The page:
It Goes There: ‘Degrassi’ Brings Its First Non-Binary Character To Our Screens

Degrassi has always been known over it’s 30 years on the air for being the show that ‘goes there’. Everything from mental illnesses to sexuality to teenage abortions has been covered since the show first aired in the late 1980s.
One of the most recent storylines, however, stands out amongst the crowd, especially to non-binary audiences like myself.

In season four of ‘Degrassi: Next Class’, one of the newer characters, Yael Baron, comes to identify as non-binary after having struggled with their identity for a majority of the season. The show has had one transgender character in the past, however non-binary identities are something entirely new to the series.
The storyline itself was handled with respect, and showed how hard it really can be for non-binary youths to not only discover who they are, but be accepted and understood.

Right from the very first episode, Yael, then identifying as a cis-girl, was clearly beginning to feel uncomfortable in their body, and one of the most moving moments of the season comes when they pull on a binder toward the end of the episode and immediately become more comfortable in who they are. The recognition of what they’re going through isn’t immediate for them, however, and they don’t even realise – as many young people don’t – that there is an option other than male and female.

Just tell me what you’d want to look like if you weren’t worried about being a boy or a girl – if you were just worried about being Yael.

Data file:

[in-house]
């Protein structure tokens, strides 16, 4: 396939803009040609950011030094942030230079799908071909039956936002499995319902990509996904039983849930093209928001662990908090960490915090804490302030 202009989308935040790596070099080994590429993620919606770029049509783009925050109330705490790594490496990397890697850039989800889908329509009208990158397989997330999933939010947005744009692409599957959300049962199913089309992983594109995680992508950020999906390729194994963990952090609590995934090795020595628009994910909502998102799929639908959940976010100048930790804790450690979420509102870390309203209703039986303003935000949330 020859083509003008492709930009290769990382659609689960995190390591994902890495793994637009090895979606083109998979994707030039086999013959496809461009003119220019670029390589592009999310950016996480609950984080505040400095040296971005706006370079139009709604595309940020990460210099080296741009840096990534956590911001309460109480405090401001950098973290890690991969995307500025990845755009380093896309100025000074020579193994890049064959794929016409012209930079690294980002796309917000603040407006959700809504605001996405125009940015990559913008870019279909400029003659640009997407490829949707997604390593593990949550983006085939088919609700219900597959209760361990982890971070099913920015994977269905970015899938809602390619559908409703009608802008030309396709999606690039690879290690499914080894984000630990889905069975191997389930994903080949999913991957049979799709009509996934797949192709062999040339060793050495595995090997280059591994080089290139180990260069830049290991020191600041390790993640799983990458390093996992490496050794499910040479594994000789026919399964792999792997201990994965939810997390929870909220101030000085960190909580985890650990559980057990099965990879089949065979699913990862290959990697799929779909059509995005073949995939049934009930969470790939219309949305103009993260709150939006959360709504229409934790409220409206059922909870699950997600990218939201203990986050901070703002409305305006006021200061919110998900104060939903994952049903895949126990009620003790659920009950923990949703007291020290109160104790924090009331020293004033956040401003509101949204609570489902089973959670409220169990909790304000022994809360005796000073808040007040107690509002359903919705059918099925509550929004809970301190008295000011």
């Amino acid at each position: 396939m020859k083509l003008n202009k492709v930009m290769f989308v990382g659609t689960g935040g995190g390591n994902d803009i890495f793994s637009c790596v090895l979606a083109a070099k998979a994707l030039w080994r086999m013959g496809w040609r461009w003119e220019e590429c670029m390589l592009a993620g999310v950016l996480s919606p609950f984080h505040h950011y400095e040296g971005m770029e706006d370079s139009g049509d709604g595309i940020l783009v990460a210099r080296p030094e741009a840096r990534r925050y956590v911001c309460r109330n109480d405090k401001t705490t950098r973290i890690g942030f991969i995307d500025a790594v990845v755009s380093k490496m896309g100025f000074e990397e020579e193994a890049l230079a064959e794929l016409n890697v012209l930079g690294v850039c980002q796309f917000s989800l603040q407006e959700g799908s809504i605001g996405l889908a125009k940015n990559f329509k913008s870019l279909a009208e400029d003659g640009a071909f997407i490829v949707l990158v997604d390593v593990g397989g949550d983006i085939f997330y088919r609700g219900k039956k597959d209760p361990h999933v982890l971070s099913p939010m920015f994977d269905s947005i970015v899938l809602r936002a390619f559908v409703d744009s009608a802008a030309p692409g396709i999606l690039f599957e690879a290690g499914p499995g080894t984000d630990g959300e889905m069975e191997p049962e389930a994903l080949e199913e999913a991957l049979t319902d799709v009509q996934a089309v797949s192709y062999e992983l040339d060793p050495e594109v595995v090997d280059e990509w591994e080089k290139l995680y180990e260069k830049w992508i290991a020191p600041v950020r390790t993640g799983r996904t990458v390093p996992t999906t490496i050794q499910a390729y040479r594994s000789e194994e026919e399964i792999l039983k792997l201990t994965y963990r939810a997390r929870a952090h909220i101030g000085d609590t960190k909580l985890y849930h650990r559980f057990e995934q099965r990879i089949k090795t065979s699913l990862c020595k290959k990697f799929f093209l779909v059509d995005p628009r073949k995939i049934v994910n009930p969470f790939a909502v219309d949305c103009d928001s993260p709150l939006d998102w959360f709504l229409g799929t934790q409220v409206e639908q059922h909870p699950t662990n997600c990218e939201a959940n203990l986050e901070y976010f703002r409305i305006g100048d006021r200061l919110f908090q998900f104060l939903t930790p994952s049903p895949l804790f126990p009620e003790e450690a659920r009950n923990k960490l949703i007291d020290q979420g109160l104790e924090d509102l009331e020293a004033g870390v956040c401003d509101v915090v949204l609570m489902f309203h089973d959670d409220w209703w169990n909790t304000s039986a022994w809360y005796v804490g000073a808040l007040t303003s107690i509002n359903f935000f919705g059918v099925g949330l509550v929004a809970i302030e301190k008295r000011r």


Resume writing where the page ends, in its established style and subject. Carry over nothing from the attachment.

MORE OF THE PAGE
Their self acceptance is built up slowly throughout the episodes, and by episode six, they openly state to their friends and their boyfriend that they are neither a boy nor a girl, having been assumed to be gay or female to male by many of them.
The plotline covers everything wonderfully, from the incorrect use of pronouns to the confusion that arises for a straight person from dating someone who is neither a boy or a girl.

The inclusion of transgender characters in the media is something that is becoming more and more normal with shows like ‘Orange Is The New Black’ and ‘Sense8’  beginning to include trans mains. Non-binary representation, however, is something that is only seen very rarely, if ever at all. Yael’s storyline was important, moving and entirely meaningful for many people who have more than likely never seen their gender identity portrayed on their screens.

While we certainly have a long way to go concerning non-binary representation, having one of the main characters on a mainstream teenage program is a fantastic place to start, and even one character can begin to make non-binary audiences feel validated and accepted, and give us something and someone to relate to.

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